Issue #235          HOME          E-mail:        BACK ISSUES            October 25th, 2004

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Inner Senses
(2002; Filmko Pictures)

Cantonese: Yi dou hung gaan
Mandarin: Yi do kang jian
English: Unusual Perceptions


RATING: 8/10


Plagued by horrifying visions of ghosts, pretty young translator Cheung Yan (JULY RHAPSODY's Karena Lam Kar-yan) consults psychiatrist Jim Law (Leslie Cheung Kwok-wing). Their initial appointment is a bit awkward, and not entirely rewarding, but Yan soon warms up to Jim’s obvious sincerity and tenderness. After further consultations, Jim recognizes the source of the girl's problems and eventually helps her to regain equilibrium. With Yan now no longer his patient, the two become close, but Jim's own well-being soon starts to disintegrate and he experiences the sort of inexplicable visions that previously drove Yan to attempt suicide.

Karena Lam Leslie Cheung Waise Lee

On the one hand, INNER SENSES is yet another HK horror thriller indebted to both THE SIXTH SENSE and RING. Fortunately, it is also a very well-acted and engrossing picture that leans more towards psychological than visceral thrills (though it does sport a couple of the latter that stick with you afterwards). Director Law Chi-leung (DOUBLE TAP) is able to generate and sustain a subtly creepy atmosphere and the storyline remains true to its internal logic, thankfully avoiding the temptation of excessively cheap shocks. Sadly, real-life has inadvertently heightened the film's effectiveness. The sequence wherein a ghost tries to goad Jim into leaping from the top of a building, the same method Leslie Cheung would use to end his own life a few months after the movie's release, now takes on an extra level of potency that leaves it almost heartbreaking to behold. The supporting cast includes Waise Lee Chi-hung (as a medical colleague of Jim), Valerie Chow Kar-ling, and Norman Tsui Siu-keung (sporting what could very well be the worst toupee in the annals of HK cinema). Law and Lam recently re-teamed for another thriller, KOMA (2004), which is equally effective.

Karena Lam (left), Valerie Chow Leslie Cheung Karena Lam (center)


Although it lacks anamorphic enhancement and is a bit on the dark side, the 1.80:1 presentation boasts fairly good resolution and decent hues. The original sync sound Cantonese and a Mandarin dub are included, along with optional English subtitles; the stereo mix is very directional and atmospheric (the stiff, unnatural movements of the main ghost are imaginatively communicated with a loud and unearthly sound that suggests creaking wood). The Canto track can also be monitored in DTS. A worthwhile behind-the-scenes documentary (11 minutes), filmographies for Cheung, Yam, and Law, the HK theatrical trailer, and a video promo spot make up the supplements.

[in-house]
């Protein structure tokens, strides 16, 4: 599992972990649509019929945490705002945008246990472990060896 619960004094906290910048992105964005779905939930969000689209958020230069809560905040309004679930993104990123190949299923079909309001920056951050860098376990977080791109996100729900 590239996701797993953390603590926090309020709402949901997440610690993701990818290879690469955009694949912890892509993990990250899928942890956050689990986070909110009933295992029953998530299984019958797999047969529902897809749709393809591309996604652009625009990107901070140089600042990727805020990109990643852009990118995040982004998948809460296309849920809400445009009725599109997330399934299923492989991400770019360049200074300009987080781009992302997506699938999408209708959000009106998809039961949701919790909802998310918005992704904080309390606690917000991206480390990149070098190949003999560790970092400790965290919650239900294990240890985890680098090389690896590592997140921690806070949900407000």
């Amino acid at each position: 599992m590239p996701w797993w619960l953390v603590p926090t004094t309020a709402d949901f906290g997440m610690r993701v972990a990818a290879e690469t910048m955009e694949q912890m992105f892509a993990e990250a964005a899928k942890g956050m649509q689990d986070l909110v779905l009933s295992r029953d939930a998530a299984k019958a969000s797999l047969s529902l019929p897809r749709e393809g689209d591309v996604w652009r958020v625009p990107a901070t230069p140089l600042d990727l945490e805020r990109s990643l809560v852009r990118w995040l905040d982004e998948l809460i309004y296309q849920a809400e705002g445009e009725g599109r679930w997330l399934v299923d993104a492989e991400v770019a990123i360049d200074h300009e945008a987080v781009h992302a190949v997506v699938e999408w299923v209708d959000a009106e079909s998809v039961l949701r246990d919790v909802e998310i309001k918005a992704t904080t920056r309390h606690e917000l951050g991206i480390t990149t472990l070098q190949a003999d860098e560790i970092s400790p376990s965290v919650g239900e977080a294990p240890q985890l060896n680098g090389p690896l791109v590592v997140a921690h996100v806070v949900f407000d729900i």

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Images in this review courtesy of Tai Seng. To read captions, hover mouse over image.

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Copyright © John Charles 2000 - 2004. All Rights Reserved.

DVD Specifications

  • U.S. Release
  • NTSC Region 0
  • Tai Seng Entertainment #42014
  • Dolby Digital 5.1/DTS
  • Sync Sound Cantonese and Dubbed Mandarin Language
  • Subtitles (Optional): English
  • 14 Chapters
  • 4:3 Letterbox (1.80:1)
  • 100 Minutes

Ratings & Consumer Information

  • Germany: 16
  • Hong Kong: IIB
  • Quebec: 13+
  • Singapore: PG
  • South Korea: 12
  • Contains moderate violence and horror, and some coarse language


  • 10 A Masterpiece
  • 9 Excellent
  • 8 Highly Recommended
  • 7 Very Good
  • 6 Recommended
  • 5 Marginal Recommendation
  • 4 Not Recommended
  • 3 Poor
  • 2 Definitely Not Recommended
  • 1 Dreadful